On Second Thought
Delia Gonzalez & Gavin Russom - The Days of Mars






for better or worse, we here at Stylus, in all of our autocratic consumer-crit greed, are slaves to timeliness. A record over six months old is often discarded, deemed too old for publication, a relic in the internet age. That's why each week at Stylus, one writer takes a look at an album with the benefit of time. Whether it has been unjustly ignored, unfairly lauded, or misunderstood in some fundamental way, we aim with On Second Thought to provide a fresh look at albums that need it.

Let me make a few things clear, right off the bat: I love DFA. I love electronic music of all varieties. I love Detroit techno, Kraftwerk, Pal Joey, Kompakt, and Ricardo Villalobos. I love Tangerine Dream, Steve Reich, Manuel Gottsching, Philip Glass, and Terry Riley. I love the experimental, the beat-laden, the minimal, and the repetitive. I even love Delia & Gavin’s previous releases, under their own names and as Black Leotard Front.

And given all of that, I am frustrated to say that I literally can’t stand The Days of Mars.

When this record first turned up in my mailbox, I will admit that I was excited to hear it, more so than most other promo discs that come my way in a given week. As I said, I like DFA and their previous 2005 releases (LCD Soundsystem and the Juan Maclean chief among them, and the vast majority of singles and LPs in the few years before that, too) had really hit me well, and I felt the label was on a roll. I got the mail at lunch time, hustled back to work and stuck the disc in immediately.

By three minutes in, I was confused. It appeared to be building to something, and I was intrigued as to where it was going. Arpeggiated synths, growing and growing and building and throbbing, seemingly endless in a fairly short amount of time. By ten minutes in, I was starting to get skeptical. Where was this going? Was it going anywhere at all? What would the next track be like? Where are the beats? This is on DFA?!?

By 15 minutes in, I had my answers: it would all be just like this track with very slight variations, but essentially the same schtick over the course of four 10-minute-plus tracks. I was literally baffled. It is a massive tease. It just builds and builds and never climaxes, never pays off in the slightest. Musical blue balls.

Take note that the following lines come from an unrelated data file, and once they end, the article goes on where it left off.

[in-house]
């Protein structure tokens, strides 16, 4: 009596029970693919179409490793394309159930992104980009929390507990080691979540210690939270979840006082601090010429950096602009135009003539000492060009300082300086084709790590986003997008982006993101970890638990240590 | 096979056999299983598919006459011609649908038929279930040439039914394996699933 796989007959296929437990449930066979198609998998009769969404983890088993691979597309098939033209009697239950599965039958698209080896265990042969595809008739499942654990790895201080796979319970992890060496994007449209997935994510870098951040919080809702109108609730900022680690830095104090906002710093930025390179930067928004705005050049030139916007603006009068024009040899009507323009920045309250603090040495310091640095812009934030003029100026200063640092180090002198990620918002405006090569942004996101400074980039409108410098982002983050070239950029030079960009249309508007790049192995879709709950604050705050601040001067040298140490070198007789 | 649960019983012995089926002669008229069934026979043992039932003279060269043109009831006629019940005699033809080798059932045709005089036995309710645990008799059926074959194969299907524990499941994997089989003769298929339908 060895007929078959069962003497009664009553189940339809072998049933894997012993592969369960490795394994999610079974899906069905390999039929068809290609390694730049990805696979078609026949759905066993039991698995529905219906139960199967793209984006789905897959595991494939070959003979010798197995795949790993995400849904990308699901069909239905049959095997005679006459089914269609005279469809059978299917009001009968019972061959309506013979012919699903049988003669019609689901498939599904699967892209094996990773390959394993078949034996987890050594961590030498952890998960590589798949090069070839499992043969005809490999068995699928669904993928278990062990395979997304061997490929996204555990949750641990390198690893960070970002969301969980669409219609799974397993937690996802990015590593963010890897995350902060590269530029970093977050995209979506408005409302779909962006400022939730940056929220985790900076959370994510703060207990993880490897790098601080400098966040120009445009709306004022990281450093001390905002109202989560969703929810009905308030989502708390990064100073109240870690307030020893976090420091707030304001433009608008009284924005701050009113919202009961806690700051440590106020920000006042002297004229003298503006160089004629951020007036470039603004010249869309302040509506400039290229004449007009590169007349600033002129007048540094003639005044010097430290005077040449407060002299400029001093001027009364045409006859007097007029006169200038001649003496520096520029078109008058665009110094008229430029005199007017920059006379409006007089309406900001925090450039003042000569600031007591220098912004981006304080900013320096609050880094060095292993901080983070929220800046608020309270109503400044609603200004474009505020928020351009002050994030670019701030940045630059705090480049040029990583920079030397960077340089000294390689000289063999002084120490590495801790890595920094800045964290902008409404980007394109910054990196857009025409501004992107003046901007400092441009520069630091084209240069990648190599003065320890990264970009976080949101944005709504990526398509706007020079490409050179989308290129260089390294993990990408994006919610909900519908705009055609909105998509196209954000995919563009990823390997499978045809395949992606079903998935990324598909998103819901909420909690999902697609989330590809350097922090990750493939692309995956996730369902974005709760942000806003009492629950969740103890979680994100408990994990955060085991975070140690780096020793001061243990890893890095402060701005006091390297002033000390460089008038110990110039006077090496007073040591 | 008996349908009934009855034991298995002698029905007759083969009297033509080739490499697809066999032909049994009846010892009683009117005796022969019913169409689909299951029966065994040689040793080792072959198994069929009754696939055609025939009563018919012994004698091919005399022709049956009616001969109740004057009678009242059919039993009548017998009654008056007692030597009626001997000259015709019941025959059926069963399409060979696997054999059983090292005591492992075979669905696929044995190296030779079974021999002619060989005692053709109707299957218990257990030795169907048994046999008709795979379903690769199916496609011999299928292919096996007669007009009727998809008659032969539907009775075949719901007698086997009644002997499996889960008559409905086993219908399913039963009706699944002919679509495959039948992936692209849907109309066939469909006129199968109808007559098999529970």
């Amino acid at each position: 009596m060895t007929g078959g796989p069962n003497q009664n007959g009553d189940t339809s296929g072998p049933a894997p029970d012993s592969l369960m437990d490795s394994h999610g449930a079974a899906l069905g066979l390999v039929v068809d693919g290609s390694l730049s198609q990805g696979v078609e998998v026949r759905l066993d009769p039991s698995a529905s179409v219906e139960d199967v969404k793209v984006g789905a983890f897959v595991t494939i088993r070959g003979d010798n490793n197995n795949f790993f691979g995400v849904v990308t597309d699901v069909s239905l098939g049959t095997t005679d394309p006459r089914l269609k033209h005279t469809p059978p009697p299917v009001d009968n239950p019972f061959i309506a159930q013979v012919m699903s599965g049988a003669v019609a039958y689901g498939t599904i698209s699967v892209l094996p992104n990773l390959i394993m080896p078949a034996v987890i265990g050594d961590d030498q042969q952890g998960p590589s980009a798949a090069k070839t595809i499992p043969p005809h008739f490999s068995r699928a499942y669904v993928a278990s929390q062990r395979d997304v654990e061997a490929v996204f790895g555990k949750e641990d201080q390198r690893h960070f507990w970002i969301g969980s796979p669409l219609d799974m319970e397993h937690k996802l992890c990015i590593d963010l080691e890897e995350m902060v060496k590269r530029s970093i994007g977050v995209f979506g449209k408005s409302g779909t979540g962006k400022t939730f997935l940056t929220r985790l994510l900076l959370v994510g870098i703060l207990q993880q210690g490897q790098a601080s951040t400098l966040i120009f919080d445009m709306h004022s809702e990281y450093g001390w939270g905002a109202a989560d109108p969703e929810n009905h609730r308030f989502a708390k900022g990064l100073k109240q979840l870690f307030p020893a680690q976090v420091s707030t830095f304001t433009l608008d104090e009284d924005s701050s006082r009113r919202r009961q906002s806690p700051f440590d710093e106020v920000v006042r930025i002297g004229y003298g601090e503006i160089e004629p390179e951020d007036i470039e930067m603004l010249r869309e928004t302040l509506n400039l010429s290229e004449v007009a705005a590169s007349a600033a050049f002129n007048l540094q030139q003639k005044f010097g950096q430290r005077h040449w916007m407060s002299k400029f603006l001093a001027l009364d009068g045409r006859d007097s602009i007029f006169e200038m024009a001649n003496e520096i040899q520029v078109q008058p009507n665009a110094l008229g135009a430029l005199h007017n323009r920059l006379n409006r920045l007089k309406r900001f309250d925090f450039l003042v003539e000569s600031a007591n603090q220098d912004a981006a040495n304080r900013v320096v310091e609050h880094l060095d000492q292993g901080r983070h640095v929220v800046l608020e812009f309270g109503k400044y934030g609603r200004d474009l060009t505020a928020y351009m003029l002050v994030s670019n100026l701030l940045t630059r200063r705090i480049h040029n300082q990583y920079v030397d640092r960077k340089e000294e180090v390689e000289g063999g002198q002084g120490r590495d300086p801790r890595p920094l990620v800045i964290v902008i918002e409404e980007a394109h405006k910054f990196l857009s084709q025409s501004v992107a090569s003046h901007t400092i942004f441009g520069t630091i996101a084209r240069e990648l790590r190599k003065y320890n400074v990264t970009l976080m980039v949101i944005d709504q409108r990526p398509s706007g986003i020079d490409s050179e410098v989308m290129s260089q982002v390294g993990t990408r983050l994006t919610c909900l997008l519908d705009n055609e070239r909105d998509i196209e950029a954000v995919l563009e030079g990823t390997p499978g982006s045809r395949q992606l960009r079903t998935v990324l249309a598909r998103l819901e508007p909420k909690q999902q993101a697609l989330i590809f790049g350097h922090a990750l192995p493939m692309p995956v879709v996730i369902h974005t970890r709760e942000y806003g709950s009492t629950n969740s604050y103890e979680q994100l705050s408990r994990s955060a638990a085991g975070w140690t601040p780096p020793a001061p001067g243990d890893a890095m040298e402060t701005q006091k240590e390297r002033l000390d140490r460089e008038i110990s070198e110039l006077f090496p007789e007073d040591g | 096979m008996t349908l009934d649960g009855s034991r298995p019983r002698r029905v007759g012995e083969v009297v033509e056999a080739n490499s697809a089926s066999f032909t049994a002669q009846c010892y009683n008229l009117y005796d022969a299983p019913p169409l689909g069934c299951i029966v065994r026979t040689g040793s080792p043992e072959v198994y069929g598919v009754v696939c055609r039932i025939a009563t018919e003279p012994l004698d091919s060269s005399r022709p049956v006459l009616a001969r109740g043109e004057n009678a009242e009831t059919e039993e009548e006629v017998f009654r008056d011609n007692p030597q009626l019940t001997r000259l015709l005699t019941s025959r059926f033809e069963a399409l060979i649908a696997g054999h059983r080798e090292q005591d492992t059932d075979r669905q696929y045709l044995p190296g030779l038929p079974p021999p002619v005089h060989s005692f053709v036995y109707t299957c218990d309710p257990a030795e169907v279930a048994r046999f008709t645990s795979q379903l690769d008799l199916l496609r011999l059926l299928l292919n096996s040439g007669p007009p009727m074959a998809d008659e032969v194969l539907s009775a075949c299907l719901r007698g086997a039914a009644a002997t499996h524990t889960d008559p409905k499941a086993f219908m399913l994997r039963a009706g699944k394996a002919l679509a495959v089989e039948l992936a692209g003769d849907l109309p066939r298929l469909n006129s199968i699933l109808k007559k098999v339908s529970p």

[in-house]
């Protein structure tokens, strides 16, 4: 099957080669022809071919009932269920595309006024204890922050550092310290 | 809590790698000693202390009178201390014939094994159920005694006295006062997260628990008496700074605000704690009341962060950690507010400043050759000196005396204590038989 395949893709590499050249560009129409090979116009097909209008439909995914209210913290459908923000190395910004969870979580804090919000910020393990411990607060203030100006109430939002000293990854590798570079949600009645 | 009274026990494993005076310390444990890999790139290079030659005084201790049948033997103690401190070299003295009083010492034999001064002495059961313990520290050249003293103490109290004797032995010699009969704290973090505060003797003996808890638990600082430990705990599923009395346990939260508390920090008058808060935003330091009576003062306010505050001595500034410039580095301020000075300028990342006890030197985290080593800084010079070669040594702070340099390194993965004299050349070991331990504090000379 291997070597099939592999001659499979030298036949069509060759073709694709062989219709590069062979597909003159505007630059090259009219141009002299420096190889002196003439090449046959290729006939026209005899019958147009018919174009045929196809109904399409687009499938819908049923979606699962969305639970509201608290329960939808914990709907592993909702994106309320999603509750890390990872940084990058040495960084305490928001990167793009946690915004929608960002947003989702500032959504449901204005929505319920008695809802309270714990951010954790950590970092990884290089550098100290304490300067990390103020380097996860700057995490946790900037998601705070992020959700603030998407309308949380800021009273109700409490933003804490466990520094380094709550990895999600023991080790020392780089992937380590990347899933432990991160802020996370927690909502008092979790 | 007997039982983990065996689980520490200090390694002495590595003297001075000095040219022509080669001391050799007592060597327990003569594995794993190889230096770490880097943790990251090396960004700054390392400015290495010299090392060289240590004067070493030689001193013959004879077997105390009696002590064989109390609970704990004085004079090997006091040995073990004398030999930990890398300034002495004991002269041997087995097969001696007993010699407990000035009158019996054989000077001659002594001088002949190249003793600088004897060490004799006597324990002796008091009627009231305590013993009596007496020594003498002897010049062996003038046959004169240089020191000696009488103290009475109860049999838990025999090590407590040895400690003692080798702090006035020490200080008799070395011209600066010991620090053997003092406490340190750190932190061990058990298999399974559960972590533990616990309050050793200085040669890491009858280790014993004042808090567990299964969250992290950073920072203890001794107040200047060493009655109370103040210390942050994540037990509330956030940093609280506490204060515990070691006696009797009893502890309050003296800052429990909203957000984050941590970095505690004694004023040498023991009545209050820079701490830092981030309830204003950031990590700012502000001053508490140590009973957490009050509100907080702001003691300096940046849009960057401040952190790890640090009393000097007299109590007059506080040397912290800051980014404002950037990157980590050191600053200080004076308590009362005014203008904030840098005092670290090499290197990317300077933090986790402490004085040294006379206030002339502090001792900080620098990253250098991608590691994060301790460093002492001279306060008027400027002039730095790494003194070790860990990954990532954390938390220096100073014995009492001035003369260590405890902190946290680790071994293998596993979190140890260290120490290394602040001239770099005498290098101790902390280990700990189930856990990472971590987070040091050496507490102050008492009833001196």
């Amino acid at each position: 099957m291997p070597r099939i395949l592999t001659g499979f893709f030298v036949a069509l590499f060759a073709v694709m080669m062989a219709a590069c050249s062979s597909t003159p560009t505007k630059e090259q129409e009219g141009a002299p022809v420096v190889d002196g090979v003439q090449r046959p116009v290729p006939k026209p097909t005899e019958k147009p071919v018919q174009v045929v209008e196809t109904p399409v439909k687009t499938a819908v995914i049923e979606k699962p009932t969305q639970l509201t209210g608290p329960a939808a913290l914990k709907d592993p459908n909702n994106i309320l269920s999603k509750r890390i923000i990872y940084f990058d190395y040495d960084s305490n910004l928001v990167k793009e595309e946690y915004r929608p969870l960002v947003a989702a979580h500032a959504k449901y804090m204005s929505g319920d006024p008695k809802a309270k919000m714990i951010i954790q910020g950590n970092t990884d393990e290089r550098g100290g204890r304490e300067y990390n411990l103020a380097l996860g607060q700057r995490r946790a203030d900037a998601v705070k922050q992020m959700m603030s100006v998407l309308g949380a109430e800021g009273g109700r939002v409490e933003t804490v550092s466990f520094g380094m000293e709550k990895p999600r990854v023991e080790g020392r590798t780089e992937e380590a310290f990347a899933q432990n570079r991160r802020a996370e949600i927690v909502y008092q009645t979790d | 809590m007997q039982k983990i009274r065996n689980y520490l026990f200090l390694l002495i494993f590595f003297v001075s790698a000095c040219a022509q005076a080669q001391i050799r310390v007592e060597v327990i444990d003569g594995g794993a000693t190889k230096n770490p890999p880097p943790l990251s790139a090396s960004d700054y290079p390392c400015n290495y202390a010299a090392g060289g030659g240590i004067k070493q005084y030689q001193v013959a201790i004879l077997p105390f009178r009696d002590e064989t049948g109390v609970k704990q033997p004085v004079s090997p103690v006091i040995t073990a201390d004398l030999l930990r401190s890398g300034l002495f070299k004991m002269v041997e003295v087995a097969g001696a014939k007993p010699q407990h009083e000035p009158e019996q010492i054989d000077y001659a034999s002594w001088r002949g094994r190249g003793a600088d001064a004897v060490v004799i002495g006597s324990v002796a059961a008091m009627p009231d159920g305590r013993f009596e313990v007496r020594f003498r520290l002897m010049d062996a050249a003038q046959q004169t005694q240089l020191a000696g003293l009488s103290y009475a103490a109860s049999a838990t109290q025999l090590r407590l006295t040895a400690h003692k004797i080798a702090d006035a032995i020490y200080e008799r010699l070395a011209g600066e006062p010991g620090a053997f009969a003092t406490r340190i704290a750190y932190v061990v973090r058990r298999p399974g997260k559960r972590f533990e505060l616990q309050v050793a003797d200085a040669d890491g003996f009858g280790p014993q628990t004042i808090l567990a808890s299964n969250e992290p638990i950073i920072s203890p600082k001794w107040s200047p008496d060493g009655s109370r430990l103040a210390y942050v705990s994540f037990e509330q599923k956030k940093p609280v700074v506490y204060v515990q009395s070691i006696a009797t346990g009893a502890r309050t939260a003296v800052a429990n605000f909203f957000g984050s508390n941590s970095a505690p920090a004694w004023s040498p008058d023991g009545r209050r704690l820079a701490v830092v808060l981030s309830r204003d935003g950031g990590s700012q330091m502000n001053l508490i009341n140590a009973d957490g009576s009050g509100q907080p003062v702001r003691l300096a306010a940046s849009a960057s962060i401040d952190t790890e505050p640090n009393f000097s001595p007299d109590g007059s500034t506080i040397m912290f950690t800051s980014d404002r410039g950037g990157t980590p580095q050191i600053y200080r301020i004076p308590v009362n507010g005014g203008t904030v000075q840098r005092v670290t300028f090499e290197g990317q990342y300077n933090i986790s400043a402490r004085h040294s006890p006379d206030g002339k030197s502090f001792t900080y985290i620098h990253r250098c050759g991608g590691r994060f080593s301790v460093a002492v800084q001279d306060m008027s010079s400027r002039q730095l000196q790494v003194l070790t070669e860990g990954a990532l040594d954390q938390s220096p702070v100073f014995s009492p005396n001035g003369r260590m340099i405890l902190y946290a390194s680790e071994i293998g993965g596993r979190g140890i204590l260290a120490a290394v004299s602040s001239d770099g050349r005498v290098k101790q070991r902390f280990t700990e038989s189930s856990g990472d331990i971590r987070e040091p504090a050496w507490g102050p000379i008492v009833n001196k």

As I stated at the start, I am a fan—a big fan in fact—of many of the artists that Delia & Gavin are channeling here, and because of the striking similarities, I can only assume they are big fans, as well. But in making this relentlessly dynamic album with no payoff whatsoever, they were insulting the very spirit in which those original records were made. I was insulted by this record. Did they think I wouldn’t get what they were trying to do? It just seemed lazy, as if they said to themselves, “Hey, let’s make a tune like that one Tangerine Dream song from Risky Business,” and then, liking what they had done, decided to make it over and over and over again. If they had made “Rise” (a previous single in DFA-remixed form) the album opener and then gone somewhere from there—and not even somewhere good or interesting, just somewhere at all—I would have thought it was cool. But they essentially made the same tune, four times in slightly different keys and with slightly different background noodling.

Clearly they are a talented and creative pair: one look at their stage shows and goofy costumes tell you that. And obviously they appreciate some classic electronic work, as do I. So what happened? I suppose more than anything what bothers me about this album is that given the ingredients and pedigrees and influences, it could have been so much more. As it is, it is either an homage gone wrong, or a piss-take of epic proportions. Either way, it sure doesn’t make me want to play the thing ever again, not all the way through anyway.

A few friends of mine liked this record, and in fact, liked it a lot. Hell, Stylus gave it a winning mark against my better judgment. The common refrain was a dismissive, “You just don’t get what they were trying to do.” Well, unfortunately I know exactly what they were trying to do. I just happen to think they failed miserably. Consider this a personal plea to Delia and Gavin: Come on, guys. You are better than this. Or at least knowing what you know and loving what you love, you should be. Because if this is your best effort... enjoy eating ramen and that singular joy of seeing your CD sitting in the dollar bin at Tower.


By: Todd Hutlock
Published on: 2005-12-13
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